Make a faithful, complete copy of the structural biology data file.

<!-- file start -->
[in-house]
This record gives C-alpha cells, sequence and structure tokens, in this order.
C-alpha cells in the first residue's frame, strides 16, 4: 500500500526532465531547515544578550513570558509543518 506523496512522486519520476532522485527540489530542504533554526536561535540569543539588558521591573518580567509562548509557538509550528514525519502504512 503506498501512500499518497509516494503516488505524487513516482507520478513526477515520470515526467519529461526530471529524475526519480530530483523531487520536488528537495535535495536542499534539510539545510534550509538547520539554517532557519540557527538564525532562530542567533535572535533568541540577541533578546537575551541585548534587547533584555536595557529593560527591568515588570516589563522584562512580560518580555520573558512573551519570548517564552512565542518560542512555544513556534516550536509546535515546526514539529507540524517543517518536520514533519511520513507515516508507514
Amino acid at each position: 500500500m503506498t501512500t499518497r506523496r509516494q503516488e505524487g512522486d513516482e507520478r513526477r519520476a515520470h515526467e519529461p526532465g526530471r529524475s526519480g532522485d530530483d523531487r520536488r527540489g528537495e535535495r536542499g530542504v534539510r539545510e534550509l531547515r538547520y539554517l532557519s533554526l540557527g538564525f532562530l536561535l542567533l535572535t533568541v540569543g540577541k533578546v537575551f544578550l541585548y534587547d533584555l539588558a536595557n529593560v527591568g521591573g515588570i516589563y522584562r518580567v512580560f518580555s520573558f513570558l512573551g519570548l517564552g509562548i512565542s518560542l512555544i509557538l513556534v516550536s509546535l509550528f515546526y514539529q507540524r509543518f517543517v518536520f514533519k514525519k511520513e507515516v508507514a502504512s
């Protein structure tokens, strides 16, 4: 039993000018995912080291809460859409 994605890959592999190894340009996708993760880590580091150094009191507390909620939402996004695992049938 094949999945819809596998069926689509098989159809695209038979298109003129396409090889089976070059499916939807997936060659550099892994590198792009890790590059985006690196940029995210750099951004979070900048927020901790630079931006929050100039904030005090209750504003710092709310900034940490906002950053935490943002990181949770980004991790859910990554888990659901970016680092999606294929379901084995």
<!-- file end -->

[in-house]
This record gives C-alpha cells, sequence and structure tokens, in this order.
C-alpha cells in the first residue's frame, strides 16, 4: 500500500526532465531547515544578550513570558509543518 506523496512522486519520476532522485527540489530542504533554526536561535540569543539588558521591573518580567509562548509557538509550528514525519502504512 503506498501512500499518497509516494503516488505524487513516482507520478513526477515520470515526467519529461526530471529524475526519480530530483523531487520536488528537495535535495536542499534539510539545510534550509538547520539554517532557519540557527538564525532562530542567533535572535533568541540577541533578546537575551541585548534587547533584555536595557529593560527591568515588570516589563522584562512580560518580555520573558512573551519570548517564552512565542518560542512555544513556534516550536509546535515546526514539529507540524517543517518536520514533519511520513507515516508507514
Amino acid at each position: 500500500m503506498t501512500t499518497r506523496r509516494q503516488e505524487g512522486d513516482e507520478r513526477r519520476a515520470h515526467e519529461p526532465g526530471r529524475s526519480g532522485d530530483d523531487r520536488r527540489g528537495e535535495r536542499g530542504v534539510r539545510e534550509l531547515r538547520y539554517l532557519s533554526l540557527g538564525f532562530l536561535l542567533l535572535t533568541v540569543g540577541k533578546v537575551f544578550l541585548y534587547d533584555l539588558a536595557n529593560v527591568g521591573g515588570i516589563y522584562r518580567v512580560f518580555s520573558f513570558l512573551g519570548l517564552g509562548i512565542s518560542l512555544i509557538l513556534v516550536s509546535l509550528f515546526y514539529q507540524r509543518f517543517v518536520f514533519k514525519k511520513e507515516v508507514a502504512s
């Protein structure tokens, strides 16, 4: 039993000018995912080291809460859409 994605890959592999190894340009996708993760880590580091150094009191507390909620939402996004695992049938 094949999945819809596998069926689509098989159809695209038979298109003129396409090889089976070059499916939807997936060659550099892994590198792009890790590059985006690196940029995210750099951004979070900048927020901790630079931006929050100039904030005090209750504003710092709310900034940490906002950053935490943002990181949770980004991790859910990554888990659901970016680092999606294929379901084995």